To be Sonia Sanchez you must be born in Birmingham where your mother dies when you are one, where your grandmother dies when you are six, where four black girls die when you are twenty-nine. Your hair must stutter into the filament of your mind. To be Sonia Sanchez you must be inexplicably resilient, your pigtails must rest on your father’s shoulder on the ride to Harlem in 1944. Your hair must be ironed into bangs of decree as you become a black woman with a degree in political science in 1955. Your bangs must explode into an afro as you teach elementary school while pursuing post-graduate studies & poetry in Greenwich Village. To be Sonia Sanchez your afro must explode into inaugurations of black studies programs in universities from California to Pennsylvania, & into the lines of Homecoming in 1969, triggering a wake of minds. Your hair must be made of a fiber that makes you both mother & father to twin boys & a daughter. On the cover of Shake Loose My Skin & Homegirls & Handgrenades, your hair must be black as Malcom X’s hair upon his return from Mecca. Writing Does Your House Have Lions your hair must spiral into the locks of a mane. Writing Wounded In The House Of A Friend your locks must become the lock of an embrace. Your locks must wind into quotation marks around lines from Gwendolyn Brooks, Loise Bogan, Toni Morrison, Lucille Clifton, & into question marks around lines of fire & defense, lines in the sand, chalk lines & headlines. Your locks must lengthen like a long American sentence punctuated by the songs of black people. Exclamations of blackness must explode from the filament of your mind.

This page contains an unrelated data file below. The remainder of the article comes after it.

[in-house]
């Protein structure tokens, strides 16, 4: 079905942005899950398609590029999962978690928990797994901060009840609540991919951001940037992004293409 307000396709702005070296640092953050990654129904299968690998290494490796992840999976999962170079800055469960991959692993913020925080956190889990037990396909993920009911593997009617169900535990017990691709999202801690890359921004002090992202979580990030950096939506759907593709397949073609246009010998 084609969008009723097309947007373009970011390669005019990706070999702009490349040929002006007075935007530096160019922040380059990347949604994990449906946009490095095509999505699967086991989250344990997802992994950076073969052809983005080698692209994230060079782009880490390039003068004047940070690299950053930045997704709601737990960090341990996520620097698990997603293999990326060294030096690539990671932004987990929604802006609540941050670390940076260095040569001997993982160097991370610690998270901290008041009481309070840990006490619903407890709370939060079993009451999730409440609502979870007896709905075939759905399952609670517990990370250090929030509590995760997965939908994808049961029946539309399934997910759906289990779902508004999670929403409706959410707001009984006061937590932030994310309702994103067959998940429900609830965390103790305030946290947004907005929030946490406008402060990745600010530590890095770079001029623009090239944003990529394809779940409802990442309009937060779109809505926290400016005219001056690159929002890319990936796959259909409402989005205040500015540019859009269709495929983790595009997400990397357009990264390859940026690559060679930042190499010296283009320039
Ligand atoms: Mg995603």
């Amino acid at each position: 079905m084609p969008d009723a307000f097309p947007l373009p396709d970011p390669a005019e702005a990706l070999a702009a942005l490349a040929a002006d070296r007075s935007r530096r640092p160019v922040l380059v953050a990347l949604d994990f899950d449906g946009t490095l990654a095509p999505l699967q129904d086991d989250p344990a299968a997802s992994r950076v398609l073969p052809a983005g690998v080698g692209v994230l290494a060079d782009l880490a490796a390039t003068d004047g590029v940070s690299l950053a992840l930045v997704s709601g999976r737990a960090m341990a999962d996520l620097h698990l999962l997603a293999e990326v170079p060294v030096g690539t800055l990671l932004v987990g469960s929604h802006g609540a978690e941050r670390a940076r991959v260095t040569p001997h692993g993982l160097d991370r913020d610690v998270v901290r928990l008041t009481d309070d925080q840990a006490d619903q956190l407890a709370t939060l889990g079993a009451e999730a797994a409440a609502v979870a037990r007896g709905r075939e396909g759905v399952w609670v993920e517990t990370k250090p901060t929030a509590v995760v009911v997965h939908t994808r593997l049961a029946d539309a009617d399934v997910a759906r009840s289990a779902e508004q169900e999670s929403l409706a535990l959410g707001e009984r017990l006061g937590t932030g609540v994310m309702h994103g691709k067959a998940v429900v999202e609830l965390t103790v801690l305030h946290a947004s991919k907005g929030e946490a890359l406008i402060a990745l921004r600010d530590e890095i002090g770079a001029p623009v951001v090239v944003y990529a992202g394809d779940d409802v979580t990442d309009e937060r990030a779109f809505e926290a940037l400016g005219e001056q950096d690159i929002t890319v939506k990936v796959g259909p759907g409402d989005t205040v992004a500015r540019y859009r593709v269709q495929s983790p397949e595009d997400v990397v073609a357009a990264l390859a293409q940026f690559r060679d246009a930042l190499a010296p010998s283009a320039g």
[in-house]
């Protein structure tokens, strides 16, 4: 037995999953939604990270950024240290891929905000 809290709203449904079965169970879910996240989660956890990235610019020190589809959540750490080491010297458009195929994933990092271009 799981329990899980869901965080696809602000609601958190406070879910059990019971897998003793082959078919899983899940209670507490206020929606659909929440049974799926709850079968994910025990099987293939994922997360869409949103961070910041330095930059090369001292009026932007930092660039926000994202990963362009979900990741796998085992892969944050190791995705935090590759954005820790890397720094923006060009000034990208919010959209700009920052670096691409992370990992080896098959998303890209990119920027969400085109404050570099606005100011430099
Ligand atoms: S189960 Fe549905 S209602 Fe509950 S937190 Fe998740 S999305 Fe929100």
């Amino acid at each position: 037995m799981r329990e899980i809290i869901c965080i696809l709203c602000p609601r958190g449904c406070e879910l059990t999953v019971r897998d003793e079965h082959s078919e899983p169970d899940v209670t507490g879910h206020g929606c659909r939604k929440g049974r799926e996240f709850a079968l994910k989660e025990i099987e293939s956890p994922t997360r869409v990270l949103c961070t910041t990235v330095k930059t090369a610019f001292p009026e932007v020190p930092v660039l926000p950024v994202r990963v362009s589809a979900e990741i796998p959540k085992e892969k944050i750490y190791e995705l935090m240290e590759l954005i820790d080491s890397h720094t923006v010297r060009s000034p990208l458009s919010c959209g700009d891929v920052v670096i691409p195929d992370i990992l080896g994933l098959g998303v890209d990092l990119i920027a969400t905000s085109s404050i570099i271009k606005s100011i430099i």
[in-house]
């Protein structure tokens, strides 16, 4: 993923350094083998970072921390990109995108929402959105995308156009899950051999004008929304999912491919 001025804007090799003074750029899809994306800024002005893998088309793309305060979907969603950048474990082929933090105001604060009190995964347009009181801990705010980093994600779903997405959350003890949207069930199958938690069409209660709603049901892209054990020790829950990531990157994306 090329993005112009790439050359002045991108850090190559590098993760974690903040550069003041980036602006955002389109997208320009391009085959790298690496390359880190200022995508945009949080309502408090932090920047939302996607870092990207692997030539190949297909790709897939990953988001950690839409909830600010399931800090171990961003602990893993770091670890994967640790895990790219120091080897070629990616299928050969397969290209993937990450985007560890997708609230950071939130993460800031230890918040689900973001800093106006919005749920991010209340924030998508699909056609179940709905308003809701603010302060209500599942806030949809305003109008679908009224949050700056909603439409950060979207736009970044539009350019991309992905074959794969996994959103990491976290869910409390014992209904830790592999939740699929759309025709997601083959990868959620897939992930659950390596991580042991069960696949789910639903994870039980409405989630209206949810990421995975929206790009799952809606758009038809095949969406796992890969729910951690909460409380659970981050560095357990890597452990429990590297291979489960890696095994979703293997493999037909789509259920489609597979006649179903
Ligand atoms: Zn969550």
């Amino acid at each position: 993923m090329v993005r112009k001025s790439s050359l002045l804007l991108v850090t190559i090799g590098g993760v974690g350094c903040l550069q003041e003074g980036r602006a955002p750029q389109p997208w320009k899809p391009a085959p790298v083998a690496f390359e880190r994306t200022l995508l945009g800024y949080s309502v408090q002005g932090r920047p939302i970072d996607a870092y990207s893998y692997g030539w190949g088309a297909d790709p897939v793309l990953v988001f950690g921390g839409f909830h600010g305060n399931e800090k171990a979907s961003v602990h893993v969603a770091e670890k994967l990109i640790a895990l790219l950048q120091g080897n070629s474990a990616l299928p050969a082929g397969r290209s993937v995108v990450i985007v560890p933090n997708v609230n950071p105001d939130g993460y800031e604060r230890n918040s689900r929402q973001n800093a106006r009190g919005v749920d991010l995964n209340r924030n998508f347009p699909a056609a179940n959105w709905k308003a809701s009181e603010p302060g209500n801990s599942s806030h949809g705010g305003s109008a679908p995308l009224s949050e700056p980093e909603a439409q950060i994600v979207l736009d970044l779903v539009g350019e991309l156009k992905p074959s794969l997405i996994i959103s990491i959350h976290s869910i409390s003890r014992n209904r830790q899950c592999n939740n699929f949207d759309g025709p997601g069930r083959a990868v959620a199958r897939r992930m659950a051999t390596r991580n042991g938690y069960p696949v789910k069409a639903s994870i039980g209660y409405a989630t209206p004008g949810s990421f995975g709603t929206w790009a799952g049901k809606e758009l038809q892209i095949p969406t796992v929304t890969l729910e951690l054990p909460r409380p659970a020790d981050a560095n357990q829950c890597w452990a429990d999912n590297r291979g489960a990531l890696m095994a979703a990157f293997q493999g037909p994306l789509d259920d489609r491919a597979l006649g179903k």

Barbara Chase-Riboud was one of the first, if not the first, seven-year-old to win a sculpture prize in the adult evening classes of the Fletcher Academy in Philadelphia. Barbara Chase-Riboud was one of the first sixteen-year-old women, if not the first, to show work in the collection of the Museum of Modern Art. Barbara Chase-Riboud was one of the first, if not the first, to sell a bronze sculpture on exhibit at the Spoleto Festival Of Two Worlds to Ben Shahn, one of her heroes. In 1978, when Barbara Chase-Riboud discovered the story of Sally Hemings & Thomas Jefferson, Toni Morrison, who was her poetry editor at Random House, said, “You have been talking about this woman for a year. Why don’t you just write it yourself?” Barbara Chase-Riboud did so. Barbara Chase-Riboud wrote a poem about the brief affair between Anna Akhmatova & Amedeo Modigliani. In 1988, Portrait Of A Nude Woman As Cleopatra won the Carl Sandburg Poetry Prize. Barbara Chase-Riboud, not Romeare Bearden, was the first artist to appear on the cover of Ebony Magazine. In 1996 Barbara Chase-Riboud received a knighthood in arts & letters in France. Barbara Chase-Riboud was one of the first, if not the first, people to argue with photographer René Burri in the Valley of the Kings about crossing the Nile on the last boat. Barbara Chase-Riboud knows Every Time A Knot Is Undone, A God Is Released. Barbara Chase-Riboud made a sculpture of a beautiful small Greek vase when she was seven years old!